Indian climatologist Veerabhadran Ramanathan decided to study climate change when he realized the full extent of how human activity was altering the composition of our air. It was in the mid-1970s and he had just discovered that carbon dioxide is not the only atmospheric greenhouse gas: there are others called “trace” gases less abundant than CO2 but capable of trapping a thousand times more heat, and their atmospheric concentration is likewise on the rise.

The most celebrated problem in computer science, with a price on its head of one million dollars, was originally just another mathematical puzzle. Attractive and intriguing without doubt, but at bottom unpretentious. Not even its discoverer, U.S. mathematician Stephen Cook, was aware at the start of its full ramifications.

“Ideas about cosmology have greatly changed in the last 60 years. At the beginning of this century it was accepted without question that the Universe was essentially uniform and static. […] Most people preferred to believe that the Universe had existed forever, because this avoided awkward questions about the initial data and about what happened before the beginning.”

21 May 2016

06 Apr 2016

A concept under constant discussion in the corporate world, innovation remains unfinished business for many companies. Despite investing enormous amounts of time and money, innovation frequently fails, making it a frustrating pursuit for many companies. It is no easy task and even less so if innovation is not integrated in the company’s over-arching strategy.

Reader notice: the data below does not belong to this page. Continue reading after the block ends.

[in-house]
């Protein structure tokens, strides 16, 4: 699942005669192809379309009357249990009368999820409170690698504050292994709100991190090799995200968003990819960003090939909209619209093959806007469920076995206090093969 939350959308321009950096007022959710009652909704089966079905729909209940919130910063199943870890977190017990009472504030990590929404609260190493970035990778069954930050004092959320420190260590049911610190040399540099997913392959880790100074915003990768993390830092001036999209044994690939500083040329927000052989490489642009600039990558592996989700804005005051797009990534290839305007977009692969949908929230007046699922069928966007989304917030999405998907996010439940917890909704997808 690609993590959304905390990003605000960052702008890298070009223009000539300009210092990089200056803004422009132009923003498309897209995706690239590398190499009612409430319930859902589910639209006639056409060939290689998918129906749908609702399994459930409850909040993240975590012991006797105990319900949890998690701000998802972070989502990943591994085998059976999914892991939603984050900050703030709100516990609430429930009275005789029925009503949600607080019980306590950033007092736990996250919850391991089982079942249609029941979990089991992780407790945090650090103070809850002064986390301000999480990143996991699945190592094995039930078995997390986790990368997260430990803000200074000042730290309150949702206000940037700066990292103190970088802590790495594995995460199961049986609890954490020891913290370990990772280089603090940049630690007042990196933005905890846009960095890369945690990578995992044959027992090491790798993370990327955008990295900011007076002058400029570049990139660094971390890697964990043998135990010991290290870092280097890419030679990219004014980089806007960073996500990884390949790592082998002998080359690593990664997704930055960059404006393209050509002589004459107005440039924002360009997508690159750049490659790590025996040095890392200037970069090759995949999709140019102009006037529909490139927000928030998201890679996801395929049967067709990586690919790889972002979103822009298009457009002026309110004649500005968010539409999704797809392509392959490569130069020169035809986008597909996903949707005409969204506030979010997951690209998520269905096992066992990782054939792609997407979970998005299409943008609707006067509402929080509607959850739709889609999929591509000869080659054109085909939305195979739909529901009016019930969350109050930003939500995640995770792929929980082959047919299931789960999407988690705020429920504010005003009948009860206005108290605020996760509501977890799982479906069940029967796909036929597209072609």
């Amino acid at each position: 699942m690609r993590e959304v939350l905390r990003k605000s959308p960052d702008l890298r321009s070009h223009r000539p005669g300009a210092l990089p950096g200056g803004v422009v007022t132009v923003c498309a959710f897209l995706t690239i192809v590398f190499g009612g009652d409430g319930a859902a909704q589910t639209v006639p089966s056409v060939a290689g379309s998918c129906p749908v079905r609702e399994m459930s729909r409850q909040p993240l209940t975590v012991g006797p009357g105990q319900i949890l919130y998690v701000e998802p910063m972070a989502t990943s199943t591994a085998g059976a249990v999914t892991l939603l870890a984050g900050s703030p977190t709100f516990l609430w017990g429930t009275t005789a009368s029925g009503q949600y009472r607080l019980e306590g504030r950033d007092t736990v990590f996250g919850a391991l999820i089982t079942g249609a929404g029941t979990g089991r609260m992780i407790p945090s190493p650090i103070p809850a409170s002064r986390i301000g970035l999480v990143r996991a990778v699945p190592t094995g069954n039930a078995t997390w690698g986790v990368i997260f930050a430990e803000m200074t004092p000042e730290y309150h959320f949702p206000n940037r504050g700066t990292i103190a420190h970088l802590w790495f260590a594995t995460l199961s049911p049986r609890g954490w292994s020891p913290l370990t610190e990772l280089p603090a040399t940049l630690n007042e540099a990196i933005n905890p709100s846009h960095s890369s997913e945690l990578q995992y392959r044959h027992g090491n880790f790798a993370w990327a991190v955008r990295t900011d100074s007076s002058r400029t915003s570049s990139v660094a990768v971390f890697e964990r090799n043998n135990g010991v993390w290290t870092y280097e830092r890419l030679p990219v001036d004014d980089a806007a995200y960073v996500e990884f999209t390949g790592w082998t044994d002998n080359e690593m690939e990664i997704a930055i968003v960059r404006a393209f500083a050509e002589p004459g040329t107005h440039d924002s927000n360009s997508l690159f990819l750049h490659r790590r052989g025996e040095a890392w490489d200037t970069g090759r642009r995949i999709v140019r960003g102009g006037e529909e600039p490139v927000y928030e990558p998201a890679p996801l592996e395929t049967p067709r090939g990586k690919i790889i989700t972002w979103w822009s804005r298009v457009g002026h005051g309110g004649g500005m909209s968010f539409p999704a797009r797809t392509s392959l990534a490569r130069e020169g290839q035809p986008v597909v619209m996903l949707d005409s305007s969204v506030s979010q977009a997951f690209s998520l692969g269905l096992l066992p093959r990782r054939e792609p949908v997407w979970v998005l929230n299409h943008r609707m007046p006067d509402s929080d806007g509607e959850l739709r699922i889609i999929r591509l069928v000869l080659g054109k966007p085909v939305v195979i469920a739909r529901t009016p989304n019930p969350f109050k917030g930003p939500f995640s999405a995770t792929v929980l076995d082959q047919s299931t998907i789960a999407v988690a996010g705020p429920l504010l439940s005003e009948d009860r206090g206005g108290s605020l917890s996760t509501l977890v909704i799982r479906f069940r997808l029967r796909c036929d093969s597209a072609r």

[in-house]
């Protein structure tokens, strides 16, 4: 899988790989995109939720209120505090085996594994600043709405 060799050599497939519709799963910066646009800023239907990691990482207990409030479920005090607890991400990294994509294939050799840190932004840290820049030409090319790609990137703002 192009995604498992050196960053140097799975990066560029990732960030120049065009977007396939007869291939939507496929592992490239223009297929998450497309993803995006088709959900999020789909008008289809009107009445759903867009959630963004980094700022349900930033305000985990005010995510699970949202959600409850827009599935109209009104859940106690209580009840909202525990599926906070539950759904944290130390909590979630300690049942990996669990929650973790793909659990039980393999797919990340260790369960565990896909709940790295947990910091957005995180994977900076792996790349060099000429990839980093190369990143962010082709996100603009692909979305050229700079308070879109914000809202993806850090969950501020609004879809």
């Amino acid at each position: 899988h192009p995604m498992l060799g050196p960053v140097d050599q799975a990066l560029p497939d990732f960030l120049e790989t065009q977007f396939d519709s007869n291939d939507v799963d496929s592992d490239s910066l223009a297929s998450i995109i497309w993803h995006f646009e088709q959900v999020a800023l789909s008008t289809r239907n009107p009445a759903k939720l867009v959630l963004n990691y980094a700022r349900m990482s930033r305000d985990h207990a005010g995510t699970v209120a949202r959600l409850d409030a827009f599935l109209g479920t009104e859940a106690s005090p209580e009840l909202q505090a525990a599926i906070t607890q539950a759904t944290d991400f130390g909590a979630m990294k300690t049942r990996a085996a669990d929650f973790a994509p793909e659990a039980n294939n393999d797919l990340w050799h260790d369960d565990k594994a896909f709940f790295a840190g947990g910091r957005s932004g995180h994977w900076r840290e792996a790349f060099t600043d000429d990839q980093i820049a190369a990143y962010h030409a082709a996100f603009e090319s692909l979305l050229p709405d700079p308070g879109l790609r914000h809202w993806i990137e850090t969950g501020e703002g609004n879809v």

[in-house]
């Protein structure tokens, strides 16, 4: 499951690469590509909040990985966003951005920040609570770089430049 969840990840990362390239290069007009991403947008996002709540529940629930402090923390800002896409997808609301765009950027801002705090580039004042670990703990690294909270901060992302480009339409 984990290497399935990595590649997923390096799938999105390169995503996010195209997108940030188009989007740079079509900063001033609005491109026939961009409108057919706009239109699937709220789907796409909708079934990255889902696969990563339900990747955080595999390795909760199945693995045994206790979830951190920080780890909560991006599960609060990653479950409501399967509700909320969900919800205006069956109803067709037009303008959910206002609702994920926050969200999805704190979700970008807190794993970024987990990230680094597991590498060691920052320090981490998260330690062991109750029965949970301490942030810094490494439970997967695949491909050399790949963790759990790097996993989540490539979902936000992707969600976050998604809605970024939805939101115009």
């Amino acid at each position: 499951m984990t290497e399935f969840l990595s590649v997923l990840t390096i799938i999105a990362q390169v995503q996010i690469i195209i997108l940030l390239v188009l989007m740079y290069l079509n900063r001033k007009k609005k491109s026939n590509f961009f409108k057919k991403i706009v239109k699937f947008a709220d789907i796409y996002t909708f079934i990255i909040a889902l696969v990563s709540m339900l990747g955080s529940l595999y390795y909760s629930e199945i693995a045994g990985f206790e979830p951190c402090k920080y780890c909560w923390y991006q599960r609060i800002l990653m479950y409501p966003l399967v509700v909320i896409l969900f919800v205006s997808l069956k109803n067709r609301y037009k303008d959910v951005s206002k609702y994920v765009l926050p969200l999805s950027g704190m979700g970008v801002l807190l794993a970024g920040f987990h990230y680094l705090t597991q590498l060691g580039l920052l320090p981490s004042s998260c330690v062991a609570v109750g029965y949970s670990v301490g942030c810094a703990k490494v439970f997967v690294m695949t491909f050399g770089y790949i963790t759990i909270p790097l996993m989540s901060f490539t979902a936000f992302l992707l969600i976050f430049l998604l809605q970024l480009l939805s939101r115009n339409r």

23 Feb 2016

Australian economist Martin Ravallion has been distinguished with the BBVA Foundation’s Frontiers of Knowledge Award in Development Cooperation for revolutionizing the fight against poverty by creating reliable indicators to measure it. In 1991 he established at one dollar a day the minimum amount that a person needs to survive, which helped establish for the first time specific goals to eliminate extreme poverty globally. After the latest update, the international poverty line is set at US$1.90 a day.

16 Feb 2016

In the past three years the Nobel prize has been awarded to three economists who had previously received the Frontiers of Knowledge Award: Angus Deaton, Jean Tirole and Lars Peter Hansen. In just eight editions, these awards bestowed by the BBVA Foundation have been able to identify the contributions and distinguish the researchers who, months or years later, would achieve the most prestigious award in the world.

09 Feb 2016

02 Feb 2016

26 Jan 2016

19 Jan 2016

Physicists Stephen Hawking and Viatcheslav Mukhanov have been distinguished with the BBVA Foundation Frontiers of Knowledge Award in Basic Sciences for discovering that quantum fluctuations triggered the formation of galaxies formed during the first phase of the evolution of the Universe. The jury underscored that this insight, now borne out by space telescope observations, is a fundamental result in cosmology.

12 Jan 2016

08 Jan 2016

Veerabhadran Ramanathan has been distinguished with the BBVA Foundation Frontiers of Knowledge Award in the category of Climate Change for his discovery of non-CO2 greenhouse gases and pollutants resulting from human activity that have a tremendous impact on the Earth’s climate. Acting to prevent emissions of these gases is feasible and would yield short-term results, contributing to the fight against global warming.